In a world new to the IT revolution, traditional perimeter-based security approaches relied on most employees and applications operating within an implied trust zone of the agency network. A combination of physical and software barriers was used to defend on-premise data centers and critical infrastructure against cyberattacks.
If we go by the traditional history of network security, networking started with static domains. Users were traditionally divided into trusted and untrusted groups. While the trusted users were trusted by default and thus, placed inside the internal network, the others were placed in an external network, and to change from untrusted to trusted, one had to use a VPN.
These linear divides and measures were deemed to hold good 20 years ago, without the ubiquitous presence of Wi-Fi networks, and 4G and 5G networks. With the advent of accessible internet, and corporate SaaS applications shifting to the cloud, data may be accessed from any remote location. While this results in easier access to critical resources on the go, it carries with it immense security risks as well.
Since the data on the cloud becomes highly distributed, it becomes extremely difficult for traditional and legacy-based security systems to enforce granular access control around these virtual walls of the perimeter. A malicious actor can also use a vulnerability in just one of your servers to move laterally in an east to west movement and launch attacks on your other database servers.
The need to move beyond protection from north to south movement, and also defend against lateral east to west movement, brought forth the concept of microsegmentation and least privilege access.
Microsegmentation is the process of creating isolated ‘secure zones’ in data centers as well as in cloud deployments. The division into distinct security segments down to the individual workload level can enable an infosec team to define flexible security policies for each segment, and reduce the attack surface considerably, by significantly reducing the number of users in any segment.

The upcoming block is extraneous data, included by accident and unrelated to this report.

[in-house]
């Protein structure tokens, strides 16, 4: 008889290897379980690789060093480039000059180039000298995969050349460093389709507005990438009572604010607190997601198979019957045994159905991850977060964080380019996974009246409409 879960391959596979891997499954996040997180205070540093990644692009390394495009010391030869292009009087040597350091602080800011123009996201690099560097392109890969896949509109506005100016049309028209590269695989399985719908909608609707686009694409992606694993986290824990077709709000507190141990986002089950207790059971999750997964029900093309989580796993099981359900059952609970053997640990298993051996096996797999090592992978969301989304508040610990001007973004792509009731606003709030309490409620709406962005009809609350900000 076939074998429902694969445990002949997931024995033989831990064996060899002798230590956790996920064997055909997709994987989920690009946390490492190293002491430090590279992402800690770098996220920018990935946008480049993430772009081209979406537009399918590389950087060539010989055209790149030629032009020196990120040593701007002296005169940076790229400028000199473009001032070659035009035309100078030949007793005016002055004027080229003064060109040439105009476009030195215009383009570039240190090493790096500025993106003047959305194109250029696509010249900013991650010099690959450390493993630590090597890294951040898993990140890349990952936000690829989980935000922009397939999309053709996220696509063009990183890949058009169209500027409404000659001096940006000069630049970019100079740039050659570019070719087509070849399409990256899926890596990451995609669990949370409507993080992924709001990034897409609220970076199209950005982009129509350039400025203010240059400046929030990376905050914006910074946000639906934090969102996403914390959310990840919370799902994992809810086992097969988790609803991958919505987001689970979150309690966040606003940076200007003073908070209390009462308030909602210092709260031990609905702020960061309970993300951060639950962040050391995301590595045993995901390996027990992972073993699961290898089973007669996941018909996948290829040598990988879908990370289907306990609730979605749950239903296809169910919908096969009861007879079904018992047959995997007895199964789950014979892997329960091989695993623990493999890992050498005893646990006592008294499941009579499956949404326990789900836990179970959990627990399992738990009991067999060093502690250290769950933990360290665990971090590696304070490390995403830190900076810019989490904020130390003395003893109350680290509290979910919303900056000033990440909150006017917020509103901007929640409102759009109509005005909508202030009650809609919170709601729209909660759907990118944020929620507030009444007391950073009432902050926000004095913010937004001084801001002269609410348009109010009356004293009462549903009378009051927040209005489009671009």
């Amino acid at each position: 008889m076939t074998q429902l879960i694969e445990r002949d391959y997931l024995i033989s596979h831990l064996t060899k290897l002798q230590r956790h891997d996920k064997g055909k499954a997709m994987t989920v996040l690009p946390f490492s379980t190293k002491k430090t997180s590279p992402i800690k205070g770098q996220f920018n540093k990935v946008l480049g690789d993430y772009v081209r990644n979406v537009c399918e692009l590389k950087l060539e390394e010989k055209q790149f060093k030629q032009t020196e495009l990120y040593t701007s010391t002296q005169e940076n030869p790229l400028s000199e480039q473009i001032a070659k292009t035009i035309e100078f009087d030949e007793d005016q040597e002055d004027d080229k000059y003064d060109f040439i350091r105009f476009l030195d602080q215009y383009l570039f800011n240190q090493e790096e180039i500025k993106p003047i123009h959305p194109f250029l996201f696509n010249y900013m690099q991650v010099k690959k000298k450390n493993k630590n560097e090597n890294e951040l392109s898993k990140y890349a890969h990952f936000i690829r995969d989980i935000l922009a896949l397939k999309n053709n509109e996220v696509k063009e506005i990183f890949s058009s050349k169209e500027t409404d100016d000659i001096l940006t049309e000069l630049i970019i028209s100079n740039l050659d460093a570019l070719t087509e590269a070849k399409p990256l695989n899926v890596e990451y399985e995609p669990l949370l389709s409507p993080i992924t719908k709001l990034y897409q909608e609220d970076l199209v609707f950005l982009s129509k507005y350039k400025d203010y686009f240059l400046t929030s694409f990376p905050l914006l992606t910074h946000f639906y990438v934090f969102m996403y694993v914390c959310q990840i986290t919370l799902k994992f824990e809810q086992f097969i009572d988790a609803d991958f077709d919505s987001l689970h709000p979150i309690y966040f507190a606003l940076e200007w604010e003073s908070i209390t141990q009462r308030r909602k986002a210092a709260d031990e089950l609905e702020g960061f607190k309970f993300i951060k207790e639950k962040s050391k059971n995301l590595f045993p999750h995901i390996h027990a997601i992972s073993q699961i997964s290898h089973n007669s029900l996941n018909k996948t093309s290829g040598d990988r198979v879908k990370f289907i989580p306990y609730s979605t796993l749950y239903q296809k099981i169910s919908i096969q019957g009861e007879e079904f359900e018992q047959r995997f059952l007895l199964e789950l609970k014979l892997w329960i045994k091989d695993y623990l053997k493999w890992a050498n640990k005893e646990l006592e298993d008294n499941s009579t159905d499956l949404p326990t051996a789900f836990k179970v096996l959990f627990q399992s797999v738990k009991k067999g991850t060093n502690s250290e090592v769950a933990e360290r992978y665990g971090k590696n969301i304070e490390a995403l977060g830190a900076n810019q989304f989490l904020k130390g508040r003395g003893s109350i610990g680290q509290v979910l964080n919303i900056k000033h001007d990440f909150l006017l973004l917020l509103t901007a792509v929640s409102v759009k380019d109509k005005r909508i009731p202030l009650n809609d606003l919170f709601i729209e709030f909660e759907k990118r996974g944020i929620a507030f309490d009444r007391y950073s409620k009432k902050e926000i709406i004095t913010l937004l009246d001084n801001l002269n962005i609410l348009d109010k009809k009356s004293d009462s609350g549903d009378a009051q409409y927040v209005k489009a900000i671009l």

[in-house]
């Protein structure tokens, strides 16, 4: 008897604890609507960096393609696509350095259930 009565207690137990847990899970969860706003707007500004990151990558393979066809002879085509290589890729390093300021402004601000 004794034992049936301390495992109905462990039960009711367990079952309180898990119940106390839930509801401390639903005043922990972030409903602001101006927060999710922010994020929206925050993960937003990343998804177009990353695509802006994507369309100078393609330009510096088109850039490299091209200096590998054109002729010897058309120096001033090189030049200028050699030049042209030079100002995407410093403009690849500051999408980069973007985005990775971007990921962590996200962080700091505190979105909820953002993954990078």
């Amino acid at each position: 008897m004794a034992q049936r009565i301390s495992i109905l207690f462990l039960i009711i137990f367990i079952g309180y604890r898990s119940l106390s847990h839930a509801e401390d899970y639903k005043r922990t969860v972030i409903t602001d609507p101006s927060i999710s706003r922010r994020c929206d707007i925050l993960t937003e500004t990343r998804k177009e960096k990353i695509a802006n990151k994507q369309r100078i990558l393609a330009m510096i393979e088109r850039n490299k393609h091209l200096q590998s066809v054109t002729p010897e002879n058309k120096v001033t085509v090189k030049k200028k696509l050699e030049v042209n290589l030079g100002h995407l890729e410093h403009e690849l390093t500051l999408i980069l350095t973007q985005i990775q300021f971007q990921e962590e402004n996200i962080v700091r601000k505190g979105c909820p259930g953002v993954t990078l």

To quote an analogy, we may think of the internet as a city replete with residential colonies and road systems, and your organisation’s security infrastructure comprises an apartment complex. In this scenario, microsegmentation tends to define the number of people and types of people living on each floor of the apartment building. Everyone on the floor can gain access to the houses on the floor. But access to the floor may be restricted by, say, an exclusive floor pass. This reduces the probability of your house being robbed by external residents not belonging to that floor.
Similarly, microsegmentation all the users to use your networks into distinct sections, and in effect, isolates networks from each other as well. This severely limits an attacker’s ability to launch east-west attacks, reducing the attack surface considerably in the process
In essence, the idea of microsegmentation is to reduce the blast radius of successful attacks to a minimal level, while simultaneously allowing for granular level policy formulation for each segment. By effectively controlling lateral movement, microsegmentation serves to solve a major problem of traditional segmentation, which controlled only North-South interactions, in and out of the data center.
Microsegmentation is used by Zero Trust Solutions increasingly to provide a greater level of security, and greater control over the framing of flexible security policies for individual users.